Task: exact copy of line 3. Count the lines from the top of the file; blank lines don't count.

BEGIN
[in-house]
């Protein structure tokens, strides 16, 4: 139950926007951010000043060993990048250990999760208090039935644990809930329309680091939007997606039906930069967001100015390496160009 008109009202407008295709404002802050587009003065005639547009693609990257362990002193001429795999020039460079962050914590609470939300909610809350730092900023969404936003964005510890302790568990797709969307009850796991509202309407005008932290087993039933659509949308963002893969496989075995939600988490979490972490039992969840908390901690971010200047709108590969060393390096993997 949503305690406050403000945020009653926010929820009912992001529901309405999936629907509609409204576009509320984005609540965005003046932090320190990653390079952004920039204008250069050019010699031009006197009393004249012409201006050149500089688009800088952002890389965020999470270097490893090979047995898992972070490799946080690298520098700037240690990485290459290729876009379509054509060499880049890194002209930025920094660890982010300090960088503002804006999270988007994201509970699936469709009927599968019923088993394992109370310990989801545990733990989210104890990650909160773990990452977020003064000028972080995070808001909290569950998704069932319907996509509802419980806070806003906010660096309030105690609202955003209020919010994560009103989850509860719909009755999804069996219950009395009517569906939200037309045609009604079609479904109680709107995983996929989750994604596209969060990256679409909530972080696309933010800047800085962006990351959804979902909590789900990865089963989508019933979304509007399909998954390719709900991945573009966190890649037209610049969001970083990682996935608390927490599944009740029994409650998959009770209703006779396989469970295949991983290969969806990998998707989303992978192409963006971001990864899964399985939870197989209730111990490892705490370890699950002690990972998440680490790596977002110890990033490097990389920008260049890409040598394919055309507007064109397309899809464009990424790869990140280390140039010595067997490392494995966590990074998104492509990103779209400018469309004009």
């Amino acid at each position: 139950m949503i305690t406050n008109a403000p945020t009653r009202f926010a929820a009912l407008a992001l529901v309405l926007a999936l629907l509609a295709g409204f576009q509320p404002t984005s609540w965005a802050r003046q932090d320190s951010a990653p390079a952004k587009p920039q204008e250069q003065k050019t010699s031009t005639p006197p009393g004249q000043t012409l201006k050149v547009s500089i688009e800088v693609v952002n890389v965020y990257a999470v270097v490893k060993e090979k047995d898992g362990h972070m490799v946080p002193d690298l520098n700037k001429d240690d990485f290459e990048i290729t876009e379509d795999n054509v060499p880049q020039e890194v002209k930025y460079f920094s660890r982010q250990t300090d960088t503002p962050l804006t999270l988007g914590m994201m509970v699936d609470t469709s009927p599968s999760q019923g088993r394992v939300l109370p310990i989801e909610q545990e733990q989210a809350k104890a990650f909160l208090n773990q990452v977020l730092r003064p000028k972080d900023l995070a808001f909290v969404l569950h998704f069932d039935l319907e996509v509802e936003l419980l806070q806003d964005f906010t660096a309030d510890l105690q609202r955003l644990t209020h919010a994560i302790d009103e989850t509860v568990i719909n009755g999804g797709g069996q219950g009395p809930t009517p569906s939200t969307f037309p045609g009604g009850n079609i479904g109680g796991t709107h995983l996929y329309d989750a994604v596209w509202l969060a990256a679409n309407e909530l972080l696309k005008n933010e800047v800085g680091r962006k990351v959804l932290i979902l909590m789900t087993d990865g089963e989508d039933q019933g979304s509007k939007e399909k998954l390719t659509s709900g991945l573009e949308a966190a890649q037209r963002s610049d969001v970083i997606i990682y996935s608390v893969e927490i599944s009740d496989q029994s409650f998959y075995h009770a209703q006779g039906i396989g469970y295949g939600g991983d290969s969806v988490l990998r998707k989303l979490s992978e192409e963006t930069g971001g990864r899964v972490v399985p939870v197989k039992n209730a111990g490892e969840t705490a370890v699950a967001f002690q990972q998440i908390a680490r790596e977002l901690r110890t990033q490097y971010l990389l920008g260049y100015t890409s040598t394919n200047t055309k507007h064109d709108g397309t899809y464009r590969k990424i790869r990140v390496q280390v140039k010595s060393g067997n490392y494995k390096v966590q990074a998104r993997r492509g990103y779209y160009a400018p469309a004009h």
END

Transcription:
């Amino acid at each position: 139950m949503i305690t406050n008109a403000p945020t009653r009202f926010a929820a009912l407008a992001l529901v309405l926007a999936l629907l509609a295709g409204f576009q509320p404002t984005s609540w965005a802050r003046q932090d320190s951010a990653p390079a952004k587009p920039q204008e250069q003065k050019t010699s031009t005639p006197p009393g004249q000043t012409l201006k050149v547009s500089i688009e800088v693609v952002n890389v965020y990257a999470v270097v490893k060993e090979k047995d898992g362990h972070m490799v946080p002193d690298l520098n700037k001429d240690d990485f290459e990048i290729t876009e379509d795999n054509v060499p880049q020039e890194v002209k930025y460079f920094s660890r982010q250990t300090d960088t503002p962050l804006t999270l988007g914590m994201m509970v699936d609470t469709s009927p599968s999760q019923g088993r394992v939300l109370p310990i989801e909610q545990e733990q989210a809350k104890a990650f909160l208090n773990q990452v977020l730092r003064p000028k972080d900023l995070a808001f909290v969404l569950h998704f069932d039935l319907e996509v509802e936003l419980l806070q806003d964005f906010t660096a309030d510890l105690q609202r955003l644990t209020h919010a994560i302790d009103e989850t509860v568990i719909n009755g999804g797709g069996q219950g009395p809930t009517p569906s939200t969307f037309p045609g009604g009850n079609i479904g109680g796991t709107h995983l996929y329309d989750a994604v596209w509202l969060a990256a679409n309407e909530l972080l696309k005008n933010e800047v800085g680091r962006k990351v959804l932290i979902l909590m789900t087993d990865g089963e989508d039933q019933g979304s509007k939007e399909k998954l390719t659509s709900g991945l573009e949308a966190a890649q037209r963002s610049d969001v970083i997606i990682y996935s608390v893969e927490i599944s009740d496989q029994s409650f998959y075995h009770a209703q006779g039906i396989g469970y295949g939600g991983d290969s969806v988490l990998r998707k989303l979490s992978e192409e963006t930069g971001g990864r899964v972490v399985p939870v197989k039992n209730a111990g490892e969840t705490a370890v699950a967001f002690q990972q998440i908390a680490r790596e977002l901690r110890t990033q490097y971010l990389l920008g260049y100015t890409s040598t394919n200047t055309k507007h064109d709108g397309t899809y464009r590969k990424i790869r990140v390496q280390v140039k010595s060393g067997n490392y494995k390096v966590q990074a998104r993997r492509g990103y779209y160009a400018p469309a004009h």